Los Angeles, California (CNN) -- The hot-button issue of illegal immigration erupted in the California race for governor Wednesday as a Mexican housekeeper once employed by GOP nominee Meg Whitman alleged that she had been "exploited, disrespected, humiliated and emotionally and financially abused" by the former eBay CEO.
Nicky Diaz Santillan, who worked for Whitman for nine years, was fired in June 2009 "for what appeared to be political reasons involving Ms. Whitman's decision to run for governor," famed attorney Gloria Allred claimed in a news conference.
The Whitman campaign immediately shot back, providing immigration and IRS forms it said Santillan signed stating she was a legal resident of the United States when she first applied for employment as a housekeeper in 2000.
The campaign included a copy of a Social Security card and California driver's license it said Santillan had given Whitman.
Whitman, in an interview Wednesday afternoon, said she relied on the employment agency that provided Santillan to verify she was a legal resident.
"As soon as we found that she was an illegal immigrant, we did what we had to do as an employer, which was to let her go," Whitman said. "But all of the documentation that we had said that she was legal."
Allred alleged that Whitman should have known Santillan was an undocumented worker, because several letters, dating back to 2002, were sent to her about the maid's "mismatched" Social Security number.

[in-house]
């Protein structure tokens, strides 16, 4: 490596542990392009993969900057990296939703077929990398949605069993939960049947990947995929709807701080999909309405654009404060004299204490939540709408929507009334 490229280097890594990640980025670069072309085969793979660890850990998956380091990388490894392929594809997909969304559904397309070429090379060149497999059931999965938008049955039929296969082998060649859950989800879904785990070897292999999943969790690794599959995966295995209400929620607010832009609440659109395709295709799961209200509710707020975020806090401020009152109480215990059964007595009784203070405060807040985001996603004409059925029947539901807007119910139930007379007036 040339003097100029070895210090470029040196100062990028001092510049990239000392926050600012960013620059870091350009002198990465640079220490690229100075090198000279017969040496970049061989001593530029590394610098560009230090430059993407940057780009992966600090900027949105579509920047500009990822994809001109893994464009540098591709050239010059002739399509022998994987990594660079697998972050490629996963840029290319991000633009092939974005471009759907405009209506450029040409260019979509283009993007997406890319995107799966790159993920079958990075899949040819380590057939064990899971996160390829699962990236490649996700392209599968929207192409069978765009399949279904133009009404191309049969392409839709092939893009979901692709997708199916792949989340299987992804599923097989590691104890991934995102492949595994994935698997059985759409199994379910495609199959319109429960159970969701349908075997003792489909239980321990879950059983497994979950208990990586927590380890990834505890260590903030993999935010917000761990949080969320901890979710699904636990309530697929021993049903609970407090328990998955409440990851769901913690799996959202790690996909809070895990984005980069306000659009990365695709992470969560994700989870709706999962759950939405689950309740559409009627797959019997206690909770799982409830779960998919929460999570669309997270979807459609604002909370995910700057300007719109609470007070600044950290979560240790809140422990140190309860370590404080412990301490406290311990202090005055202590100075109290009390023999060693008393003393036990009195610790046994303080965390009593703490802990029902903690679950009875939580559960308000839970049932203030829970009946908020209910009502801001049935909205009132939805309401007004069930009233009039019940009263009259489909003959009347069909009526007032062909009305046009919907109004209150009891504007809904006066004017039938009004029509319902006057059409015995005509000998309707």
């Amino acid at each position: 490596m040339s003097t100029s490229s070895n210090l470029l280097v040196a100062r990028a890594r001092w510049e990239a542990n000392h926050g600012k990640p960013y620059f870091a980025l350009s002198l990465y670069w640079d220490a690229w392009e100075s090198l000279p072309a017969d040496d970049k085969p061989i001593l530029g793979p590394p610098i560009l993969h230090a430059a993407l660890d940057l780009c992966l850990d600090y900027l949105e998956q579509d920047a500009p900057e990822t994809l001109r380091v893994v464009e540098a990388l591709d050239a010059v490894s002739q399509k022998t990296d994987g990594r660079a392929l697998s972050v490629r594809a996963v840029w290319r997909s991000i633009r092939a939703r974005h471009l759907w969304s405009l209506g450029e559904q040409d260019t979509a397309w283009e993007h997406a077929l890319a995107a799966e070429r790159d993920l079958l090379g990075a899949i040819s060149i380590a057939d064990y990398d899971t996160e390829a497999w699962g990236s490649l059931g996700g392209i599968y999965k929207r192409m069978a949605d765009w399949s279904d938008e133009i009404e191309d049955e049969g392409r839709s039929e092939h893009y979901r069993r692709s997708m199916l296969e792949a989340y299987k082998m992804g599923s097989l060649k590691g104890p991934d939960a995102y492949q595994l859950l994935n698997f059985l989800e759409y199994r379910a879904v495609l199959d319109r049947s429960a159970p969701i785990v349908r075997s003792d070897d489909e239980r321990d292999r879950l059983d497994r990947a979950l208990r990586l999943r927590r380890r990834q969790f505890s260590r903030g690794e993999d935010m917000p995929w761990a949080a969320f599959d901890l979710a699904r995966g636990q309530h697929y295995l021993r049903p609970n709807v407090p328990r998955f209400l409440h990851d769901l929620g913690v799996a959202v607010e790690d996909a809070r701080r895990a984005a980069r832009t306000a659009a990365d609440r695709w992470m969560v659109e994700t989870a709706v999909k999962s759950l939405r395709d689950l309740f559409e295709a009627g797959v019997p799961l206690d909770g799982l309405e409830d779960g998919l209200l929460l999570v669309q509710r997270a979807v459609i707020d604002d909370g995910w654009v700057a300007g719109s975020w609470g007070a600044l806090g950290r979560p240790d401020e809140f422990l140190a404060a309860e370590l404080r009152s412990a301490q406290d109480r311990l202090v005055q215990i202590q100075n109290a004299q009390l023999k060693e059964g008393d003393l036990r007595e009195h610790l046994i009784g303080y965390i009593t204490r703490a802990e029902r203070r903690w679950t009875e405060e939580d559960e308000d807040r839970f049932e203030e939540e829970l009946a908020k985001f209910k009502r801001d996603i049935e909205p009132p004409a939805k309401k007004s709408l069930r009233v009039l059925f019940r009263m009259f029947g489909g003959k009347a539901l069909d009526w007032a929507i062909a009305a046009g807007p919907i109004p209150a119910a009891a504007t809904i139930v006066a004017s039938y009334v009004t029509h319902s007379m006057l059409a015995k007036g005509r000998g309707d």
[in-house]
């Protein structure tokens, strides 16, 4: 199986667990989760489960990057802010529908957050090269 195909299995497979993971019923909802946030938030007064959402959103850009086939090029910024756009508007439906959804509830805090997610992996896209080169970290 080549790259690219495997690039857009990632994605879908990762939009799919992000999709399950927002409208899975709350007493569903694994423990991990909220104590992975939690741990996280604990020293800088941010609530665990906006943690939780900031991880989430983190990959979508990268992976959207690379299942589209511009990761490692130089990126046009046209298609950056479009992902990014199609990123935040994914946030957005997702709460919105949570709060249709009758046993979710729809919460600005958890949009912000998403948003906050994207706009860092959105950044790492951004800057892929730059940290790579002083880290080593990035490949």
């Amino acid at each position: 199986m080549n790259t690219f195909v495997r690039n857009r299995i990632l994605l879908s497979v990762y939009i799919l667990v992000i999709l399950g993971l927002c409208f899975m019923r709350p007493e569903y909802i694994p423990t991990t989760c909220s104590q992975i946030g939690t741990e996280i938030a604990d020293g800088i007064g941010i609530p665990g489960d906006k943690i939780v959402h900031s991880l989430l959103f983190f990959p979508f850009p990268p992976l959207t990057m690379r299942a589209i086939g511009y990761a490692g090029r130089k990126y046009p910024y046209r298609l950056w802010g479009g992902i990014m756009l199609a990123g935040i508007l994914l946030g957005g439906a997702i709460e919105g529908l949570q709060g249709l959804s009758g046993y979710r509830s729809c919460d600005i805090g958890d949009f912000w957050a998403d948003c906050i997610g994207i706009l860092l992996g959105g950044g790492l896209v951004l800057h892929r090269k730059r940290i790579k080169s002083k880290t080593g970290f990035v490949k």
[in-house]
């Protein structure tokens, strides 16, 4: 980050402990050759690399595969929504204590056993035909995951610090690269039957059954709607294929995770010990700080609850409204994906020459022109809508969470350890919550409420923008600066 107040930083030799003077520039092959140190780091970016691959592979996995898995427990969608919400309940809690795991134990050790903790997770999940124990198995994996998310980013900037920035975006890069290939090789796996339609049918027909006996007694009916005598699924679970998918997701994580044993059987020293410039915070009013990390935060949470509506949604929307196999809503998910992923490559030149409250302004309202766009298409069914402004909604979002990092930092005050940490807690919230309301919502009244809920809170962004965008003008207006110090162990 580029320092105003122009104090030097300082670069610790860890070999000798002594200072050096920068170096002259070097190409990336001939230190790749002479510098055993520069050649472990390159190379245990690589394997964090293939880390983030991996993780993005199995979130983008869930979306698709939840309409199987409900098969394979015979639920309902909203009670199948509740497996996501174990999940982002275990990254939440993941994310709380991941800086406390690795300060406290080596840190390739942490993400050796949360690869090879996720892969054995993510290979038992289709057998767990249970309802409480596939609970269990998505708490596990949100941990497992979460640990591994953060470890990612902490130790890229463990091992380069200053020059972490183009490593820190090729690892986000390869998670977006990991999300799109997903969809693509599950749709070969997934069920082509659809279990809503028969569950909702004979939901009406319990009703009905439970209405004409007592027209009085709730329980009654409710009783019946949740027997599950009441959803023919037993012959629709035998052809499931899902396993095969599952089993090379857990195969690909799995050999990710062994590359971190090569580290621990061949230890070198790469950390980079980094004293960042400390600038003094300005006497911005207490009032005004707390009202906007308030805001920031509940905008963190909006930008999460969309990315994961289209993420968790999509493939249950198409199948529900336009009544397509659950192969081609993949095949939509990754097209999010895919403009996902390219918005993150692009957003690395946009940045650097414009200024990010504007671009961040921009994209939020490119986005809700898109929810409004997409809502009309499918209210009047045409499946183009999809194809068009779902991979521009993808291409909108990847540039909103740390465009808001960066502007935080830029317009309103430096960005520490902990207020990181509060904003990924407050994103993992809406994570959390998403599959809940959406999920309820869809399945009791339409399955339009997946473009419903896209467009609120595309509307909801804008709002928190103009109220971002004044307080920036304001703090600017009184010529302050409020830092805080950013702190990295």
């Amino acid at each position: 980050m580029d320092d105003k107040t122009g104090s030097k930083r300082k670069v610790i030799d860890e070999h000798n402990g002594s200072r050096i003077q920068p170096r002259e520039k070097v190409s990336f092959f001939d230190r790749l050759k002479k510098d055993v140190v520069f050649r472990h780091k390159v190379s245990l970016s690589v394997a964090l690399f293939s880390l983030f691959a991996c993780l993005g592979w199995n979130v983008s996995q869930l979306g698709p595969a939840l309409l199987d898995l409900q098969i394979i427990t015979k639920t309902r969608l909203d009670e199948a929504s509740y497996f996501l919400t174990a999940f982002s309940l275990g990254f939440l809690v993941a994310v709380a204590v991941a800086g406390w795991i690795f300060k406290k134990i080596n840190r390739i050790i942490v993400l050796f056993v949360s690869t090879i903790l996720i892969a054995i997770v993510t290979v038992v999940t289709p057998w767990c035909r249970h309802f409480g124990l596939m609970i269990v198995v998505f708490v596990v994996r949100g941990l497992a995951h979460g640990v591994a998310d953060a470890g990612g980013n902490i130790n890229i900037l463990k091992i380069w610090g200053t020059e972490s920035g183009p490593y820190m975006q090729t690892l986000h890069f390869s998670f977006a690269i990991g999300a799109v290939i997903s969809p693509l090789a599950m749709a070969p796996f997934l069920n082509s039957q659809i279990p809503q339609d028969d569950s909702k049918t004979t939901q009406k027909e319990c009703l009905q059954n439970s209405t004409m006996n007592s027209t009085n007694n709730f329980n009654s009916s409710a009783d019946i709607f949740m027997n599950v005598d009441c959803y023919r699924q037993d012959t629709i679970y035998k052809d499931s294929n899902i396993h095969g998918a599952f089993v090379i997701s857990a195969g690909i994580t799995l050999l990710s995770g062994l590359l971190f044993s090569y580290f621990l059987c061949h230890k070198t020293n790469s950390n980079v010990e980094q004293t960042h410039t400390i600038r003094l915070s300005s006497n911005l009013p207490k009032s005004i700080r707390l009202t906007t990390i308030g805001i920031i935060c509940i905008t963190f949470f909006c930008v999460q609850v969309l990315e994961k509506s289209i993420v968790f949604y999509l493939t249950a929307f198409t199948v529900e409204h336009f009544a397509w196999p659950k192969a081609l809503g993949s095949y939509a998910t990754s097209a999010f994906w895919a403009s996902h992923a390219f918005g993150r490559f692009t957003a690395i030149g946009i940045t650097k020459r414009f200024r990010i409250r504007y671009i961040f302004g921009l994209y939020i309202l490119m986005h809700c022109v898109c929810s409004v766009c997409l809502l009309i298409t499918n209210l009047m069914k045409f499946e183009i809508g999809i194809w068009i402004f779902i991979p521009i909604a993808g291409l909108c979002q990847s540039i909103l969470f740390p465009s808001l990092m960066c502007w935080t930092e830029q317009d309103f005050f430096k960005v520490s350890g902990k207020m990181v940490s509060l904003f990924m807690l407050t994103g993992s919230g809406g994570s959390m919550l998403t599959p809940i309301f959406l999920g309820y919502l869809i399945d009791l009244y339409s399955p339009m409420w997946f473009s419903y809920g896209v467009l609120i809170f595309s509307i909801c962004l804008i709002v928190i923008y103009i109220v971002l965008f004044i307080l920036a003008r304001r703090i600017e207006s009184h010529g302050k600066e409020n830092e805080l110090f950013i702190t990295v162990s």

A copy of that letter will be released to the news media Thursday, Allred said.
"Nicky also alleges that for several more years, Ms. Whitman continued to receive the letters from the Social Security Administration Office regarding the mismatch in the Social Security numbers," Allred said. "She also alleges that she saw these letters after they were thrown into the trash."
Allred claimed that back in August 2000, Santillan "was sent by an employment agency to interview with Meg Whitman for a job as a housekeeper. ... Nicky alleges that Ms. Whitman never asked if [she] was here legally," Allred said.
"The inconvenient truth of the hypocrisy of Meg Whitman as illustrated by her employment of an undocumented worker and her exploitation of her was going to be revealed, because Nicky wanted to be legalized," Allred said.
"Nicky was terminated in a sudden, cruel and heartless way," she added.
Allred said Santillan intends to file a claim for unfairly denied wages.
"When I met with Meg Whitman on June 20, 2009, I asked her for assistance," Santillan said. "I explained to her why I came to the United States. I explained that I was married and our economic situation in Mexico was very bad. We had no job, no food, no place to live and for that reason we made the decision to come here."
"Ms. Whitman just laughed," Santillan said. Whitman, Santillan claimed, also blamed herself for failing to previously ask for any documentation.
Whitman, according to Santillan, indicated four days later that she couldn't help the former housekeeper.
"She said, 'I cannot help you and do not say anything to my children. I will tell them you already have a new job and that you want to go to school and from now on, you don't know me and I do not know you. You have never seen me and I have never seen you. Do you understand me?'"